OK, Cincinnati, it’s time to move on. You’ve already mourned the Johnny Cueto trade. Shed one more tear over Aroldis Chapman’s heartfelt note, say one last goodbye. Good? Good. Now let’s look toward the future.
Let’s not let Cueto’s brilliant stretch with the Reds cloud the reality of the situation. He’s going to make a lot of money as a free agent this offseason. It’s likely he’ll reap a deal with an average annual value of more than $30 million. That’s money the Reds don’t have. He wasn’t coming back. Such is life in a non-salary cap world.
Cincinnati is 10 games under .500 and 10 back of the second wild card. Walt Jocketty did the only thing he could do and should be applauded for getting the pieces he did in return. As a small-market team with a closing window, Kansas City coveted Cueto enough to part with three intriguing pieces, the most notable of which is 22-year-old left-hander Brandon Finnegan.
A TCU product and the No. 17 overall pick in the 2014 draft, Finnegan made history last fall when he became the first player to pitch in the College World Series and the major-league World Series in the same year.
Brandon Finnegan’s cap from tonight is headed to Cooperstown. The Hall of Fame asked for it, and he said yes. He’ll wear a new one Saturday.
— Jeff Passan (@JeffPassan) October 25, 2014
Finnegan has a 2.59 ERA in 21 relief appearances with Kansas City over the past two seasons, though Jocketty has stated the Reds see him as a starter. Finnegan will head back to Triple-A ball, where he has a 7.07 ERA this season in just six appearances. He was ranked as the No. 2 prospect in the Royals organization by Baseball America and shined at times during Kansas City’s postseason run last fall. That’s valuable experience for a 22-year-old. Along with Finnegan, Cincinnati acquired fellow lefties John Lamb and Cody Reed. A fifth-round pick of the Royals in 2008, Lamb was ranked by Baseball America as the No. 11 prospect in all of baseball prior to the 2011 season. He underwent Tommy John surgery later that year and struggled to get back to form until this season with Triple-A Omaha, where he was 9-1 with a 2.67 ERA and 1.16 WHIP, and was named to the Pacific Coast League All-Star team. The 25-year-old Lamb was sent to Triple-A Louisville, but don’t be surprised to see him make his major-league debut sometime this season. Kansas City fans had been clamoring for it for a while.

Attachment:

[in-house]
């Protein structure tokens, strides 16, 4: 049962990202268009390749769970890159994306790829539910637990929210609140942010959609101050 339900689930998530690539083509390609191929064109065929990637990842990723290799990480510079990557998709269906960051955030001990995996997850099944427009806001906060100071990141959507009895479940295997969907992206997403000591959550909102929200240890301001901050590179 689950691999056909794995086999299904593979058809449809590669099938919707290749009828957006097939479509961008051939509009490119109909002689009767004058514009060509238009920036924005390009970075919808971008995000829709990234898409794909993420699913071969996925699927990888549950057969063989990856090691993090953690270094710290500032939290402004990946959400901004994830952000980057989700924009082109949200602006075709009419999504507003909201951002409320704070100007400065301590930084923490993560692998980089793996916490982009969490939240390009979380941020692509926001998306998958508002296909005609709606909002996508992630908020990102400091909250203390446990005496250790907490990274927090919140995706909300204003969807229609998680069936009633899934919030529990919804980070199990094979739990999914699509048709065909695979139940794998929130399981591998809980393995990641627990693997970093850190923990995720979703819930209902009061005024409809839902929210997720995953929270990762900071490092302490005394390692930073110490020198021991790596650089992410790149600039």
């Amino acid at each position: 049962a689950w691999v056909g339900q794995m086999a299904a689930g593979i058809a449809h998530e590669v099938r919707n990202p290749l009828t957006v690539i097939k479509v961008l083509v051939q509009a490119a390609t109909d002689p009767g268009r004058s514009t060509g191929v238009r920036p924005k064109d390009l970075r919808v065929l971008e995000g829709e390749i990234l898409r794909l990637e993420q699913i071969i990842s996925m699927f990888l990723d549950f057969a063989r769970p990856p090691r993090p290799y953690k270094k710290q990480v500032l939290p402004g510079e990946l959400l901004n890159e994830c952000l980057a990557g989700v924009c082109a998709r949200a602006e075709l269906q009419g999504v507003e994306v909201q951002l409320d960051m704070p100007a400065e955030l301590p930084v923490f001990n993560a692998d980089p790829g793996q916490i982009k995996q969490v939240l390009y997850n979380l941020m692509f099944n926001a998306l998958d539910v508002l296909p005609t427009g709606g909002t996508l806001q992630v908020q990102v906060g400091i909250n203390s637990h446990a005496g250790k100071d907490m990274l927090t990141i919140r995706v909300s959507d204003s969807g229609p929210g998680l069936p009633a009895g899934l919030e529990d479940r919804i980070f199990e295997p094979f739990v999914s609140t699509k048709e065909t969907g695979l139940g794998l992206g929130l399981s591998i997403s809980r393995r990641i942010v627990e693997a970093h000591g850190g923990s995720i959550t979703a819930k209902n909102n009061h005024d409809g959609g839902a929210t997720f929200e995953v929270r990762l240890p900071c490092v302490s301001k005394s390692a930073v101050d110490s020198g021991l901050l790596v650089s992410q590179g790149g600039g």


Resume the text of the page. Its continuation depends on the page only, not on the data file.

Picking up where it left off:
Reed, the final piece, is another prospect on the rise. A second-round pick in 2013, he was recently promoted to Double-A ball, where he was 2-2 with a 3.45 ERA in five starts. He was named pitcher of the week after throwing seven scoreless innings and allowing two hits in a 1-0 win last week. Jocketty said Reed will join Double-A Pensacola. Here’s his Twitter scouting report:
LHP Cody Reed didn’t crack our preseason Top 30. He moved to No. 9 on our midseason Royals list, so some very positive momentum. — JJ Cooper (@jjcoop36) July 26, 2015
Much like Nottingham in the Kazmir trade, new Reds LHP Cody Reed is significantly better than preseason reports: velo/slider/cmd all better.
— Kiley McDaniel (@kileymcd) July 26, 2015
Cody Reed is the sleeper. Great arm/control issues before this year, but made mechanical changes, improved CHG to go with 92-97 FB. — JJ Cooper (@jjcoop36) July 26, 2015
— Northwest Rangers (@NWCC_Rangers) July 26, 2015
By all accounts, the Reds got three guys who have realistic shots at being big-league starters in the near future. When Kansas City traded Zack Greinke to Milwaukee in 2011, they received future all-stars Lorenzo Cain and Alcides Escobar in return. That pair formed part of the foundation that contributed the Royals’ recent success. With any luck, Cincinnati’s new trio can do the same.